Taking Guns from the Good Guys, Invites the Bad Guys

David:

So, that would actually lower your rate, so let’s go to a different insurance company. Or you can get several employees to go with you to the employer and say, “€œCan I show you 187 different stories here where the guns have saved lives. It’s always the bad guys who have guns. When you take them away from the good guys, you invite the bad guys in.

Do you really– do you value your employees lives lower than the insurance premium you”€™re apparently–“€

So, I think there are several approaches you can take on this, but the answer to the Constitutional question, Tim”€™s exactly right. Constitution is not there to regulate private businesses. It”€™s there to make sure the government does not take those rights away from you. But if a business wants to force you to waive those rights, you don’t have to work at that business anymore. But they do have the right to have that policy on their grounds. Rick:

Going to take a quick break. Guys, we have more questions coming at you on this Foundations of Freedom Thursday. You’re listening to WallBuilders Live.

Outro:

Abraham Lincoln said, “€œWe the people are the rightful masters of both Congress and the courts. Not to overthrow the Constitution, but to overthrow the men who pervert the Constitution.”€

Avalon Project

Tim:

Hey, guys, this is Tim Barton with WallBuilders. I know you hear my dad and Rick talk a lot about our Founding Fathers about the original intent of our nation, a constitutional heritage that we have. And really we’ve seen how far we slipped away from that. And I know a lot of us as we hear my dad and Rick talk think, “€œI wish there was a place that I could go where I could see these documents and I could read and learn about the Founding Fathers firsthand.  See the things they did.”€  

I want to give you some websites today that can help you accomplish that very thing. If you get online you can go to places like Library of Congress and you can look under their century of lawmaking or historical documents. You can go to the Avalon Project, to the Founders Constitution, Google Books, or even the internet archives.  

Or you can just go to WallBuilders.com. We have a section for our WallBuilders Library. And under that section we have different subgroups for historical documents, historical writings, even a place where you can get helpful links to find out more information about other websites.  Where you can do research for yourself and find the truth for yourself. Friends, this is the time that we need to know who we are and where we came from. WallBuilders.com is a great place to go.

Intro:

Thomas Jefferson said, “€œThe Constitution of most of our states, and of the United States, asserts that all power is inherent in the people that they may exercise it by themselves. That it is their right and duty to be at all times armed. That they are entitled to freedom of person, freedom of religion, freedom of property, and freedom of press.”€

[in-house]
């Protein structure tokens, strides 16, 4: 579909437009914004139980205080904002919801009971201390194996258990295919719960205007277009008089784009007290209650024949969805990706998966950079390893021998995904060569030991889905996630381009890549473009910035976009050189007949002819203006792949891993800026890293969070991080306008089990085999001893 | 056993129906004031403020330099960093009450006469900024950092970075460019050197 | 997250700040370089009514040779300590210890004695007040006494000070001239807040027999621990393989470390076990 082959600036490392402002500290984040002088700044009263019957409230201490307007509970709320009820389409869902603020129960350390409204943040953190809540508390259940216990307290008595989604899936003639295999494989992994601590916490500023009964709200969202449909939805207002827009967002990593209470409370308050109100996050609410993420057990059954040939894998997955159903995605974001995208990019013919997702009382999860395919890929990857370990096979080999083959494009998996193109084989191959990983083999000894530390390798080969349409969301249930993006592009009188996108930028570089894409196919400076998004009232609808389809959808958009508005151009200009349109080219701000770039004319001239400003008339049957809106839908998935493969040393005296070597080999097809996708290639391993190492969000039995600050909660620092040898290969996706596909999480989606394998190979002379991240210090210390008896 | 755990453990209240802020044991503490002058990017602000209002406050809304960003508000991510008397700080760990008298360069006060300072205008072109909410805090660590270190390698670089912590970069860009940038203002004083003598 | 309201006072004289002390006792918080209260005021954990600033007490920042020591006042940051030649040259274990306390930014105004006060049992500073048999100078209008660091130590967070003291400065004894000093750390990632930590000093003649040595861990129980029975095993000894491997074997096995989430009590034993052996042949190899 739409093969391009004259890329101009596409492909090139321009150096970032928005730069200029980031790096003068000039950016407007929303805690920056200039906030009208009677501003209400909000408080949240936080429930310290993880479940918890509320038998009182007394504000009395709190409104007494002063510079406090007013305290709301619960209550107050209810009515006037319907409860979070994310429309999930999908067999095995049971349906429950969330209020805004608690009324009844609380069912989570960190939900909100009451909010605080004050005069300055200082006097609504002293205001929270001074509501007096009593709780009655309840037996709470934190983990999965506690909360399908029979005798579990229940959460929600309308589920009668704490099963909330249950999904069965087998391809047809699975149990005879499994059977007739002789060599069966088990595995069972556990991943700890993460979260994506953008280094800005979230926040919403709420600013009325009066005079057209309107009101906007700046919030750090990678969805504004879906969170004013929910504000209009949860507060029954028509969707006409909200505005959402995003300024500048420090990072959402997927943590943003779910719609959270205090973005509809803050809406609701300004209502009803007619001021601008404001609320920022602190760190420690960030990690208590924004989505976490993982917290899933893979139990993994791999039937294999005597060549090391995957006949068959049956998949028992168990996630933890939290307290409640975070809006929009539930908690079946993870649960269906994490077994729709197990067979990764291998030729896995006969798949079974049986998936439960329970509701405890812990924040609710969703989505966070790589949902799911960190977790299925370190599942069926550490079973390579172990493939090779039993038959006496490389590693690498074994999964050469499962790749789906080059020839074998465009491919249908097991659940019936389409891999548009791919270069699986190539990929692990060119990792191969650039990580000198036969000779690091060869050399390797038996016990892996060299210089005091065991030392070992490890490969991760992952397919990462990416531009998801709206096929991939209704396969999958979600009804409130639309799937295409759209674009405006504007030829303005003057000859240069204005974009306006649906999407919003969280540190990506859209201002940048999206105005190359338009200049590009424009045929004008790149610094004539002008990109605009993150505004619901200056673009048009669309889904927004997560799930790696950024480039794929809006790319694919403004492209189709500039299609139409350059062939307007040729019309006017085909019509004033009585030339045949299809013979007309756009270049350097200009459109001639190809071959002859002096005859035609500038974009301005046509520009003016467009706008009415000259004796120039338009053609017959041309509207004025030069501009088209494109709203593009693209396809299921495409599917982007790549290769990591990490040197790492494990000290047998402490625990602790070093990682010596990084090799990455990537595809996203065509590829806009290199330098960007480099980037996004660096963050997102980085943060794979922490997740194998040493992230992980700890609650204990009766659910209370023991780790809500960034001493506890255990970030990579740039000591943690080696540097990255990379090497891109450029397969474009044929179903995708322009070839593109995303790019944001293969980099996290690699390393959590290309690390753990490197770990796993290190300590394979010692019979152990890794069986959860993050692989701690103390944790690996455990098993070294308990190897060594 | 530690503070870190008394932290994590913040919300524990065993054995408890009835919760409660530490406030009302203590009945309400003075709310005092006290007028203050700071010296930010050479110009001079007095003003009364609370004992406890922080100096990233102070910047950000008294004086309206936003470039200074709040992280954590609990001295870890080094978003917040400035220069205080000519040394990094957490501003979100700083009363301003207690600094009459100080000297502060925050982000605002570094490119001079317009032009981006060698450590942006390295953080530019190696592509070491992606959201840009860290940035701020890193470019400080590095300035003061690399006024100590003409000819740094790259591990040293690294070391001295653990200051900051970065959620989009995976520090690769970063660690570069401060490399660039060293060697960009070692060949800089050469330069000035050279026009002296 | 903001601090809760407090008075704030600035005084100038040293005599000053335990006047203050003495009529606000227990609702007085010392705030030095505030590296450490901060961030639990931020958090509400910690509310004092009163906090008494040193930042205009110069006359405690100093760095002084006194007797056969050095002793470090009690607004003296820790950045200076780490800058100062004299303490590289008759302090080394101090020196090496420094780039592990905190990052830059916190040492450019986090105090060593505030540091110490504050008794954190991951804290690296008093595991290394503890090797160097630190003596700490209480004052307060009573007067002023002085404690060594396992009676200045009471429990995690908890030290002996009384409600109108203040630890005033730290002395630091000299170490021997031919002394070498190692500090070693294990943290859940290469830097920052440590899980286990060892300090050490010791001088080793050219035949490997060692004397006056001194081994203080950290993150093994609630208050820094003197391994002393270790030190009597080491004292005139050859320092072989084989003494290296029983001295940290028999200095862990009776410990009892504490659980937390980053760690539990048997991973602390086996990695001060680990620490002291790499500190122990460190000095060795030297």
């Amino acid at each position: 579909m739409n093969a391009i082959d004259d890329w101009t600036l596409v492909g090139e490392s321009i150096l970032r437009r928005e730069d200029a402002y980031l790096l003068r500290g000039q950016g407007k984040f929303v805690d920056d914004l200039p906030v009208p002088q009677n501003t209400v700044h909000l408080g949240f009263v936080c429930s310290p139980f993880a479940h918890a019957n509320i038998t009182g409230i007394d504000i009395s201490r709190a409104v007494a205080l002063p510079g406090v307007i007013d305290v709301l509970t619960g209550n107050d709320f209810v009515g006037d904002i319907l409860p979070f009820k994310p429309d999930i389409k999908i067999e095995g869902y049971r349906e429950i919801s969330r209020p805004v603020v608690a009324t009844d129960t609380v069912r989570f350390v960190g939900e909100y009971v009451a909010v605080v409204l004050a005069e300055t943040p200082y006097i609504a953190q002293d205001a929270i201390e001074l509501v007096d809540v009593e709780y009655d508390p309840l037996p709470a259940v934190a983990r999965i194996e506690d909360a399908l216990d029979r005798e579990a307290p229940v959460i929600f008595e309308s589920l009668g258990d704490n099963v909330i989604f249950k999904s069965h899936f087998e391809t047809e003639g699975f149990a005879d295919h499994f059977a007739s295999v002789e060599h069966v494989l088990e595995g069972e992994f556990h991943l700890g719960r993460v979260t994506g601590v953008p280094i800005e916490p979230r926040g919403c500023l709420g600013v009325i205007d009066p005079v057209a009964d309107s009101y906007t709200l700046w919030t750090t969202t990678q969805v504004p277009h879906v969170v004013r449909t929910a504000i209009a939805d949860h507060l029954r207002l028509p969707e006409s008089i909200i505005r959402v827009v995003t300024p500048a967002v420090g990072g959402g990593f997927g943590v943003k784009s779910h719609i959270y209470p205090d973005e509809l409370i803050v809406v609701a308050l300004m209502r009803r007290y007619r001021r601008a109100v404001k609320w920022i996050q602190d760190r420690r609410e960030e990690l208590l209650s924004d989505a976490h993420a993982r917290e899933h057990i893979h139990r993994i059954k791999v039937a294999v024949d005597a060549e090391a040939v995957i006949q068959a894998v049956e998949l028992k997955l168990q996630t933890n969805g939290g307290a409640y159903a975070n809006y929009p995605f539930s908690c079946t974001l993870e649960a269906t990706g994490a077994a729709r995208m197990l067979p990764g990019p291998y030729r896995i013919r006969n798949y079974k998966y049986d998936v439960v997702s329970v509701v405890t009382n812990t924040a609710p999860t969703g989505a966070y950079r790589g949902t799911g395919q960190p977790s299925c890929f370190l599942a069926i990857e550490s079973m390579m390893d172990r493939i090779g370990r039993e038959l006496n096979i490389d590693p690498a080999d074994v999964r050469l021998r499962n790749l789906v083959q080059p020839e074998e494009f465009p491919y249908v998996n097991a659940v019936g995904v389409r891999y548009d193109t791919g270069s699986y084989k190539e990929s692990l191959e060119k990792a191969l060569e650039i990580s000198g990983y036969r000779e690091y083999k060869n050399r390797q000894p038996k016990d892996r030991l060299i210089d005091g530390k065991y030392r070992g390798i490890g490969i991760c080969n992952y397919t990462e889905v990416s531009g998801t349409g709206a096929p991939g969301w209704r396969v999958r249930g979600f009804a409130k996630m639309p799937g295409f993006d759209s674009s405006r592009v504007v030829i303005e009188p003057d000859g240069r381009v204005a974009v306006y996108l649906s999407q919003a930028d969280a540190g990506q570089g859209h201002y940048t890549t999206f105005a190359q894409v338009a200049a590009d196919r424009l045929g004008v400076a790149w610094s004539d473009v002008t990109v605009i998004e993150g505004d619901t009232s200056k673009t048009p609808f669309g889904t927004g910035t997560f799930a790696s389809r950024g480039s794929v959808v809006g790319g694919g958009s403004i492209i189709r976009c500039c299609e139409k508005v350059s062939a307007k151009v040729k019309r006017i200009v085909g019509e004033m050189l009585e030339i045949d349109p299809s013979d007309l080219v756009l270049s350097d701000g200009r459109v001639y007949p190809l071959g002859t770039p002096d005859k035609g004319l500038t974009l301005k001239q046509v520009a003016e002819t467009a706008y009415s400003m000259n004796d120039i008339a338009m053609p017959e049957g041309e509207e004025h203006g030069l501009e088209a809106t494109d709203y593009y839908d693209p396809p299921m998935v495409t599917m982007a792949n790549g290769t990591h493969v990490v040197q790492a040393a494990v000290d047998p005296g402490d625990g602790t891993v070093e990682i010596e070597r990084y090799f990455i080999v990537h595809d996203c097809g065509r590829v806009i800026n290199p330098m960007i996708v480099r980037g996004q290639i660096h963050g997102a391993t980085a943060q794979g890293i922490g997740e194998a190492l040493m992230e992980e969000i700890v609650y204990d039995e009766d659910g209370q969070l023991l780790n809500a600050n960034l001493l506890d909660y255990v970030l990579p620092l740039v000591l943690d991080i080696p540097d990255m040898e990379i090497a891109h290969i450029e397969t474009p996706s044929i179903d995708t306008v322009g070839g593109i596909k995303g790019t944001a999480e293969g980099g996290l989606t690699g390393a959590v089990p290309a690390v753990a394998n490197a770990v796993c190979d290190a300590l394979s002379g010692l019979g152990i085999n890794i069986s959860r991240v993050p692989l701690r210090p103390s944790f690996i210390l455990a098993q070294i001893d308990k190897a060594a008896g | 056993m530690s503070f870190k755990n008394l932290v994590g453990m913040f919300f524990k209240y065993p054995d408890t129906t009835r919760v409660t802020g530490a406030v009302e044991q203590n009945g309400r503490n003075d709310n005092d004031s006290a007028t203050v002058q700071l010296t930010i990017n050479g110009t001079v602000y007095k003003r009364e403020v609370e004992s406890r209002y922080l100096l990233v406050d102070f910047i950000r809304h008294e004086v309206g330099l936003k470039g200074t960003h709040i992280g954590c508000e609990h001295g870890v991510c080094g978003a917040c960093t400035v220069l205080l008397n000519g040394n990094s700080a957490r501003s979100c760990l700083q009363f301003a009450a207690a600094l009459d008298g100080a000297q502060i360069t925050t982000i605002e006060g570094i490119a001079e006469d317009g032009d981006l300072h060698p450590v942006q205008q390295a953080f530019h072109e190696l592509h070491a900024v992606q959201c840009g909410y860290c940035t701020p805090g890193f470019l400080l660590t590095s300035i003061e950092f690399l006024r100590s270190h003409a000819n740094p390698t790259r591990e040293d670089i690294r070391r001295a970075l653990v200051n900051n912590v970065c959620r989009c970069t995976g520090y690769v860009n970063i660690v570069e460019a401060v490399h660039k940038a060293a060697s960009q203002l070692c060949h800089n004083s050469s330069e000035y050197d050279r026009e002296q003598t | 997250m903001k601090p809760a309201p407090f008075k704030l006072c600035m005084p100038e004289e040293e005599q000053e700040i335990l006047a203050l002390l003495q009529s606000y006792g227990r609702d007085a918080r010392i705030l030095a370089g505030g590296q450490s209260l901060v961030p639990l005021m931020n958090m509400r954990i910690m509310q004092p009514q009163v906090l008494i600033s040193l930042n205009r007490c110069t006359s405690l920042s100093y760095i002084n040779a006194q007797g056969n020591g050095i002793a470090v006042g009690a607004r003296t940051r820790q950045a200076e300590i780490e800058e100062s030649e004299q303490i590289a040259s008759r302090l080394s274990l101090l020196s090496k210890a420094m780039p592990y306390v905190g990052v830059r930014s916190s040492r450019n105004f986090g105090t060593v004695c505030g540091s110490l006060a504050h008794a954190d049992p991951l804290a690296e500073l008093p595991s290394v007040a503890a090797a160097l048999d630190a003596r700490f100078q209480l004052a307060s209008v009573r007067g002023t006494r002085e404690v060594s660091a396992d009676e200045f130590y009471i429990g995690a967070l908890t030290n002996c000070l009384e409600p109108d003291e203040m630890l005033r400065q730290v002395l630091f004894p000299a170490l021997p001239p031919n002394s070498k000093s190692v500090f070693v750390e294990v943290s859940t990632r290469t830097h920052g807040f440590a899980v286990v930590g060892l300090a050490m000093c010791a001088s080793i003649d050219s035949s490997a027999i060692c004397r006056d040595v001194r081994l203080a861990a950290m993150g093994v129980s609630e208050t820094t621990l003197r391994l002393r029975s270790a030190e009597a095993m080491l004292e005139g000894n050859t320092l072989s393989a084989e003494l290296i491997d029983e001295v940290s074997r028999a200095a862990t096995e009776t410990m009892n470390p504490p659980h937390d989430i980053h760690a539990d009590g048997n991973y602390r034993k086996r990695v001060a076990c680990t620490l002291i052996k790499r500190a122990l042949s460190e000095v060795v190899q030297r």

Rick:

Welcome back to WallBuilders Live Foundations of Freedom Thursday. Today, we”€™re taking your questions. If you’d like to send some in, send them into [email protected], that’s [email protected].

“€œSo Help Me God”€ Optional?

Rick:

Next one comes from Las Vegas, Nevada. Matt sends in an e-mail that says, “€œFirst, I want to thank you all for doing a phenomenal job at WallBuilders Live. I really enjoy listening to the show. I’ve recently separated from active duty and joined the Air National Guard. And in doing so, I had to re-accomplish my oath of office as all service members do anytime they join the military, reenlist, or promote. Before I was about to recite the oath, I was surprised that the person administering my oath asked if I wanted to recite “€˜so help me God”€™ at the end of the oath.

“€œThis is the first time in my military career that the words “€˜so help me God”€™ were optional. I was completely unaware that this became an optional part of the oath in the military. Apparently in 2014, an airman refused to say “€˜so help me God”€™ and the Air Force eventually decided to make it optional under the pressure of lawsuits of First Amendment infringement. Can you discuss the history of oaths and how the Founding Fathers viewed taking an oath, under God, for public office in the military? Did any of the atheist founding fathers have a problem with saying–“€

That’s a whole other program, right? Were there any atheist founding fathers?

Tim:

Yeah, which atheist founding fathers–

Rick:

Yeah.

Tim:

–are we referring to here?

Rick:

Right. –“€œhave a problem with saying “€˜so help me God”€™. Does making that a required part of the oath of office infringe on our First Amendment rights as claimed by the groups who fought to make it optional to recite this important phrase? Thanks for your time.”€ Matt, great, great, question and thank you for your service and for your question. And for even catching the idea of this being optional versus part of the oath because of the importance of that part of the oath.